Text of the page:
Cyclic Yielding of Tubular Structures

Lasse Tidemann

Research output: Book/ReportPh.D. thesisResearch

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Abstract

In an effort to design according to the true behaviour of structures focus is on increasing the accuracy of the individual aspects of the structural models. The present thesis addresses cyclic plasticity models and is organised in five parts; the first four parts focus on different aspects of computational cyclic plasticity models. The fifth part focuses on the effects of using improved cyclic plasticity models. The sum of the parts will support the ability to design according to the true behaviour of a structure.
The first part addresses the development of a cyclic plasticity model. A cyclic plasticity model with parameter evolution is presented based on three potentials; a specific energy defining the constitutive relations, a yield function defining the size and shape of the elastic domain in the form of a yield surface, and a plastic flow potential defining the evolution of the plastic strains. The cyclic plasticity model exhibits kinematic hardening and the translation of the center of the yield surface is limited by a surface similar to the yield surface defining an ultimate capacity. The parameter evolution enables modelling of effects as cyclic hardening/softening.
The second part focuses on developing a generic first-order yield surface format usable for e.g. anisotropic materials and plastic hinges in beam members and joints. The format is defined as a sum of square roots of quadratic terms that individually would represent ellipsoids and the surface is thereby convex. The format will be homogeneous for most yield surfaces of interest resulting in improved algorithmic properties. It is shown to be possible to locally reduce the curvature of the yield surface while still having a single-equation format.
The third part describes how a frame element can include the four most important effects in analysis of tubular structures with cyclic plasticity: an elastic initially imperfect member, elastic local joint flexibility and plastic mechanisms at the member ends and in the joints. The frame element is based on an equilibrium format, splitting element displacements into a set of deformations and a set of rigid body motions. The deformations and thereby the flexibilities are additive. The element has an explicit stiffness matrix that only requires inversion of a matrix of maximum size 4 × 4. A standard full format element including rigid body motions is obtained by use of the equilibrium conditions.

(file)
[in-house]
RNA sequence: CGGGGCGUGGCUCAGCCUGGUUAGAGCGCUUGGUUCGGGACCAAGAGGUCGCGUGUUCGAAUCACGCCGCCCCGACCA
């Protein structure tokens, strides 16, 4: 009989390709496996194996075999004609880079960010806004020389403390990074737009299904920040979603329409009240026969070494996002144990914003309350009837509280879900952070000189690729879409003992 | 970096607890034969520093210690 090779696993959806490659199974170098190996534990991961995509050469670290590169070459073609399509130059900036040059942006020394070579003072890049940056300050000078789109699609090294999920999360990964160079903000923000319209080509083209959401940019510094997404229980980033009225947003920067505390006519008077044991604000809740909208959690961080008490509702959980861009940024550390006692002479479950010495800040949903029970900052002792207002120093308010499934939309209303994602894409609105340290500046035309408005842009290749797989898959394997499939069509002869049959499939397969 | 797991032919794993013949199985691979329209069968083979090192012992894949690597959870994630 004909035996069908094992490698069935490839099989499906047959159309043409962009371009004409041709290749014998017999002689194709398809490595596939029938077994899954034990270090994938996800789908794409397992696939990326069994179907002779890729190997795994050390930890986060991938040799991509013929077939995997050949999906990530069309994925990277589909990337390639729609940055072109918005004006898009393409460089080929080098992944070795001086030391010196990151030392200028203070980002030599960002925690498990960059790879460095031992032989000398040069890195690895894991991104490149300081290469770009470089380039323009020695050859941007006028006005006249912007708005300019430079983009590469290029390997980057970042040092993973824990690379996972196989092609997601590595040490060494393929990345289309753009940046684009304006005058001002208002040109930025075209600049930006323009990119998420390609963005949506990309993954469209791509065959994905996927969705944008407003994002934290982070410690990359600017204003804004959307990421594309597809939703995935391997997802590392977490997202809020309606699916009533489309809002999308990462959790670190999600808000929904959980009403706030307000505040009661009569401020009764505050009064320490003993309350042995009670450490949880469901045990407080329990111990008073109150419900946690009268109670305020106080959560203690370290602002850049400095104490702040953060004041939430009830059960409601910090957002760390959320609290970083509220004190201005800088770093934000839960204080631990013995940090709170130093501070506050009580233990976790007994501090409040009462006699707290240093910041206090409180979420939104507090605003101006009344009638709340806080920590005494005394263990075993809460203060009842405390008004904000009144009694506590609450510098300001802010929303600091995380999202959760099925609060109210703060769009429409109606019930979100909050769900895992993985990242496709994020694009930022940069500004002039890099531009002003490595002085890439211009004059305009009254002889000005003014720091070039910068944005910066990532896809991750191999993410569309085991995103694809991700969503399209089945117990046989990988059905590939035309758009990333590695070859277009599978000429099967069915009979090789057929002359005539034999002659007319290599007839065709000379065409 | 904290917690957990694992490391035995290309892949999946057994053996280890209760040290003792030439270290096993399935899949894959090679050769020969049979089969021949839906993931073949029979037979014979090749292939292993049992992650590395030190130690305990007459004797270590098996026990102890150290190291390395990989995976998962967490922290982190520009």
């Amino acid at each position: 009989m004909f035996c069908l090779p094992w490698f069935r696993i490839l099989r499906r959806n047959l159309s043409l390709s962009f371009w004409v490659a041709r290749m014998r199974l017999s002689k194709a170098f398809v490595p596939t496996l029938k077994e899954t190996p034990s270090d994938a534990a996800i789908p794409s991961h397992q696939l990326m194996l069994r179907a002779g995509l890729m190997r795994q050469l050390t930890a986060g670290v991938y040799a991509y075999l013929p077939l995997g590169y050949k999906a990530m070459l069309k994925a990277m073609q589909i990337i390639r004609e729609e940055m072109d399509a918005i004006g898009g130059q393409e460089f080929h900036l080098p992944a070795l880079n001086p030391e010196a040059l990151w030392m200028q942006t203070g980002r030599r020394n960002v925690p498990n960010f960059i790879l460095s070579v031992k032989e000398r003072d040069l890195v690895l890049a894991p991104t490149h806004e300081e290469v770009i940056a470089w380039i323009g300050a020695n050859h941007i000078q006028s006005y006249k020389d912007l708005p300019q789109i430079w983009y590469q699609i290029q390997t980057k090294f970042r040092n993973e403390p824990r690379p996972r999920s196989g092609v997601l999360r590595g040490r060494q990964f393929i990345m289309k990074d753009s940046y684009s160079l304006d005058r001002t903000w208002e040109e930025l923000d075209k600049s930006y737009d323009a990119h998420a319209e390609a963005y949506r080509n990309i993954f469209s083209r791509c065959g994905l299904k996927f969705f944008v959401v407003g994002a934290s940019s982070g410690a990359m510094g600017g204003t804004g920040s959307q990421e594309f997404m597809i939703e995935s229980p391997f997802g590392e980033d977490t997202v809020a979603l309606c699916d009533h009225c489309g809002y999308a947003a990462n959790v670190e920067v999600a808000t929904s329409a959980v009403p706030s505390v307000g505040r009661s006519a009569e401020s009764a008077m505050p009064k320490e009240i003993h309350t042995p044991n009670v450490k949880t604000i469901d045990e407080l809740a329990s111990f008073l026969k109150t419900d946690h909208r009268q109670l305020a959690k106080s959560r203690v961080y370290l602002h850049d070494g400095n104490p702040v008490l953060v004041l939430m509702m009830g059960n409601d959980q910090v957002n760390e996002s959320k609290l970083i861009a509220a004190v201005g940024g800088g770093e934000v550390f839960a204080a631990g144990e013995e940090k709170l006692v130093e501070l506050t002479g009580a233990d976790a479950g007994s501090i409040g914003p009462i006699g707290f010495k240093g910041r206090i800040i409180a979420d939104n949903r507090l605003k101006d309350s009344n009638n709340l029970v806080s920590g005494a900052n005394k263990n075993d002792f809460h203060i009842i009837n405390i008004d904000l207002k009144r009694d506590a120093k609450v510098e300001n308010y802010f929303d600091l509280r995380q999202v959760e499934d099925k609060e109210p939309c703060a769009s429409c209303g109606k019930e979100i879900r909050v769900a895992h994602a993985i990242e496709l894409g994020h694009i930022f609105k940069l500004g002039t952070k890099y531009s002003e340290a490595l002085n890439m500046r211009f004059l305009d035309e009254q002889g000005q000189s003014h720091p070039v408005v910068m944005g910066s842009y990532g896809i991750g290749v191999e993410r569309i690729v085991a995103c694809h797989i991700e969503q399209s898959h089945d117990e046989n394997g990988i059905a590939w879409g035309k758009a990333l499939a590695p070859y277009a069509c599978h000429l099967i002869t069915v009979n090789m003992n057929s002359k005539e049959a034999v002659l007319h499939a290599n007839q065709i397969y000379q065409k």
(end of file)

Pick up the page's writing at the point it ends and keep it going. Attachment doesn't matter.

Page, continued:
In the fourth part a robust return algorithm is developed. The return algorithm is based on satisfying the generalized strain evolution equations in the final state in combination with ensuring the final stress state is located on the yield surface. The robustness is increased by making a second order approximation of the generalized stress increment leading to a two-step return algorithm. First a mid-step is made to obtain information and subsequently a full step is made with the information obtained at the mid-step.
In the final part the effects of cyclic plasticity are discussed including the effects of elasto-plastic buckling and plastic deformation for complex structures. The permanent change of the geometry reduces characteristic stiffness and capacities of the structure. The previously developed models have been used to update a recognized computer code making it more robust and increasing the ability to represent the true behaviour of frame structures.
Original languageEnglish
Place of PublicationKgs. Lyngby
PublisherTechnical University of Denmark
Number of pages128
ISBN (Electronic)978-87-7475-516-6
Publication statusPublished - 2018
SeriesDCAMM Special Report
NumberS238
ISSN0903-1685

Projects

Cyclic Yielding of Tubular Structures

Tidemann, L., Krenk, S., Tychsen, J., Wægter, J., Høgsberg, J. B., D'Aniello, M., Ristinmaa, M. & Tidemann, L.

Industrial PhD

15/12/201407/05/2018

Project: PhD

Cite this

Tidemann, L. (2018). Cyclic Yielding of Tubular Structures. Technical University of Denmark. DCAMM Special Report, No. S238